The winter of 1844-45 he spent in attending divinity lectures under the late Dr. Samuel Brown Wylie, and medical lectures at Jefferson College, in Philadelphia.  In 1845 he became pastor of the Reformed Presbyterian Church of Chicago, which charge he resigned in 1855 on account of ill health.  His next charge was the Second Reformed Presbyterian Church of Pittsburgh, which he left at the breaking out of the war, to enter the army as chaplain. He remained in active service in the army of the Potomac until the war was over.  After the close of the war, he accepted the united charge of East Whiteland and Reeseville Churches, in Chester county, Pennsylvania, and, in 1869, with a transfer of his ministerial credentials, went to the Pacific coast as district secretary of the Board of Home Missions for the PCUSA.  In 1870 he became pastor of the Gilroy Presbyterian Church [PCUSA], from which, in June of 1874, he accepted a call to the First Presbyterian Church of Chico, which charge he held up to the time of his death.

Dr. Stewart was an impressive preacher, a patriotic citizen, and an earnest worker in the cause of Christ.

[Adapted from The Reformed Presbyterian Advocate, 9.4 (April 1875): 141.]

Elsewhere, Joel Beeke has stressed the value of reading sermons. The text presented below is from the opening of Rev. Stewart’s sermon titled simply Historical Sermon. This sermon was delivered in 1850 while he was the pastor of the Reformed Presbyterian church in Chicago, and his purpose in the sermon is to present a brief overview of the Reformed Presbyterian denomination. Perhaps we can present more of this sermon at another time; but for now, this is just the opening paragraph:

“Historical Sermon”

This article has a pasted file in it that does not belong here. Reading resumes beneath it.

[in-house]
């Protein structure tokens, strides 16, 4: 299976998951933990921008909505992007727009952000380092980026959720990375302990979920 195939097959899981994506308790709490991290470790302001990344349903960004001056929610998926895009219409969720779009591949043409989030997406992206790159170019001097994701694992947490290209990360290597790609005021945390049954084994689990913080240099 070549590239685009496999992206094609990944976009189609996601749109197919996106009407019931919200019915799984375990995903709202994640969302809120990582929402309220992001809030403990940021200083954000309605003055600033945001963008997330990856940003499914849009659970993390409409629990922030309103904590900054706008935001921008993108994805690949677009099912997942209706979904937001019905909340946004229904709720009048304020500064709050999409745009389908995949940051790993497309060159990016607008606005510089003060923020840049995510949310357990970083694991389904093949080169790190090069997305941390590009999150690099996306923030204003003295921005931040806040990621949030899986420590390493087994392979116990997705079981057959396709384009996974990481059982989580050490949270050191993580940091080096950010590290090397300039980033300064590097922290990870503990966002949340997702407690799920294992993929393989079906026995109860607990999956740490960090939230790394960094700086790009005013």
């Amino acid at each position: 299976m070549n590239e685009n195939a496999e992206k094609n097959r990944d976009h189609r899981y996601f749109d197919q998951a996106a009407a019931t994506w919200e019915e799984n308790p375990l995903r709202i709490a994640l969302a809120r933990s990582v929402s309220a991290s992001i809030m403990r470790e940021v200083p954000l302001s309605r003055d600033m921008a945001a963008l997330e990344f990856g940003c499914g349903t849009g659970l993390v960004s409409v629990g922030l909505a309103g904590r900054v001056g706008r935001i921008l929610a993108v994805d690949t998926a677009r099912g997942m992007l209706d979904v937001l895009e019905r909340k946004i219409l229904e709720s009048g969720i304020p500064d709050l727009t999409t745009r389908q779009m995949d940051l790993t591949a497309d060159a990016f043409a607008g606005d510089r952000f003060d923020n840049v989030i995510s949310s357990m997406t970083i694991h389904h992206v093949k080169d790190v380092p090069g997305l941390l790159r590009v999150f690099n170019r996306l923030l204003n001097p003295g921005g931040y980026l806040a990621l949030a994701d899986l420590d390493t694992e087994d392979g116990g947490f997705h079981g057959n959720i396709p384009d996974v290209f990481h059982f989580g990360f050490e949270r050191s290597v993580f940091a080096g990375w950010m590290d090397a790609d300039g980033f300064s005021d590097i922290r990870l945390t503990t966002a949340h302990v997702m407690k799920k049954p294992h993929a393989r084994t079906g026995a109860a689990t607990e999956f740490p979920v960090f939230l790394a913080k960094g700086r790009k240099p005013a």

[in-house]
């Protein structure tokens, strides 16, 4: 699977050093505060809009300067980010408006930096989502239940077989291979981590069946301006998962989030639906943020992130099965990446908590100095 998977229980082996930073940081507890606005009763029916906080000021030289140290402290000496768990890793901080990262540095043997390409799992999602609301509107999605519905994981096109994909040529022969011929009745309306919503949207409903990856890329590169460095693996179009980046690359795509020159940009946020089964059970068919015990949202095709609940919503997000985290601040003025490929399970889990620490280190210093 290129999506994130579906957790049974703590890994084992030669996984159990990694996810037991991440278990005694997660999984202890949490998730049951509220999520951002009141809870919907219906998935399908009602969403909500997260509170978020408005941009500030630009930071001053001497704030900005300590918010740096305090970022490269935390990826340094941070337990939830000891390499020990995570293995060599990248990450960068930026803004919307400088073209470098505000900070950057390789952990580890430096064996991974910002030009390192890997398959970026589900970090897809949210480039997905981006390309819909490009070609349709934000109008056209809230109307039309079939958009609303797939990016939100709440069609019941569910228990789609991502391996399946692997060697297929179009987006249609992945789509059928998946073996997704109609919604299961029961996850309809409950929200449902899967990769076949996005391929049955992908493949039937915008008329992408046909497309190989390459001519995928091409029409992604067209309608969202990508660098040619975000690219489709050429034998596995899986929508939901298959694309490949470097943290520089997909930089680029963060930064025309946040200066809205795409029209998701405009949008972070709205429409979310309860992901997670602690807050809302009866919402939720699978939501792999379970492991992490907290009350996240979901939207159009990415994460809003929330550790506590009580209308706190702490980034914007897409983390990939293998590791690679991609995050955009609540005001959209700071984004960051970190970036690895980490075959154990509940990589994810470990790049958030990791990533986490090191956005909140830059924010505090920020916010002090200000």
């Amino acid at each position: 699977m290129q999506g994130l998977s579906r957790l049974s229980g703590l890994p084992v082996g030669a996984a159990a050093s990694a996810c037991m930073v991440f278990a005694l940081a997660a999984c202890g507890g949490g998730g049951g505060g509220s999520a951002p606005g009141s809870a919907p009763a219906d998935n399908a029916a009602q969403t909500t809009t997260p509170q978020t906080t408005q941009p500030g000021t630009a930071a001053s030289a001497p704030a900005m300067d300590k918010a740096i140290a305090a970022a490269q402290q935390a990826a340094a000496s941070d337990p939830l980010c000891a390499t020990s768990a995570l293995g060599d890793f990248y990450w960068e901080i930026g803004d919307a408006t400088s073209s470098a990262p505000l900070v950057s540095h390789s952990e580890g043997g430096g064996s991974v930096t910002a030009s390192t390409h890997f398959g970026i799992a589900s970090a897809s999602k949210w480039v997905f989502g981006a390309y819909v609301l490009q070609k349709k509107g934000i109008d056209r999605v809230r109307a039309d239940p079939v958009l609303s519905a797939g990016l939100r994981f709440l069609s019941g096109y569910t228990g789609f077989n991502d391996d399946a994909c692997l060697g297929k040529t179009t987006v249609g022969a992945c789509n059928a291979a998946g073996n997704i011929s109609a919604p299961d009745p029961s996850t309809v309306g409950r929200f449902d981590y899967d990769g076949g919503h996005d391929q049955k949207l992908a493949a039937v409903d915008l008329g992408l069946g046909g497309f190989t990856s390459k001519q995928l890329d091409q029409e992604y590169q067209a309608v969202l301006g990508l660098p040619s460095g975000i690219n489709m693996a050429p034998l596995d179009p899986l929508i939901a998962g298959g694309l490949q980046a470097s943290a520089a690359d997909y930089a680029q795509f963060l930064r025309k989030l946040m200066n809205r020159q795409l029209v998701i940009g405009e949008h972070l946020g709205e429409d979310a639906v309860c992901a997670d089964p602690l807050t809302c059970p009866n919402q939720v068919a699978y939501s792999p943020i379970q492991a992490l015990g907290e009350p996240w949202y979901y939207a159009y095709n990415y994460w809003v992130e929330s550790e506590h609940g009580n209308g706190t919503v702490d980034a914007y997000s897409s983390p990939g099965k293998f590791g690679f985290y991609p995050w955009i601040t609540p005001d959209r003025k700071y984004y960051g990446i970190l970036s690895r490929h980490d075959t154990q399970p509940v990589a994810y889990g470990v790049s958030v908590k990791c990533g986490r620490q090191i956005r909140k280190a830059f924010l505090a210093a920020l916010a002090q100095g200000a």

“History connects the present with the past, and enables us to profit by every advance man has made in his civil and ecclesiastical relations. No good accomplished has ever been finally lost. No right principle once developed has entirely disappeared. The province of history is to collect and arrange these; that, with the acquisitions of the past, joined to the energies of the present, civil society and especially the church of God may move confidently on to their high destiny. Nor is it without advantage to mark the errors and failures to which men have been subject, if by so doing we shall be better able to avoid the reefs on which they broke. Were history made more frequently the subject of pulpit exhibition, how different would be the interest and edification of the hearers to that produced by many of the shabby as well as tinselled modern productions. The most eloquent and instructive discourses on record consist of a simple narration of events. When Judah would interest the ruler of Egypt in behalf of the lad, his younger brother, his unvarnished rehearsal of facts has moved many an eye to tears. Paul’s masterly defence before Agrippa was a recital of God’s promises and dealings with His chosen Israel; and Stephen’s dying eloquence–an historical discourse–silenced every argument of his opponents save that of violence.”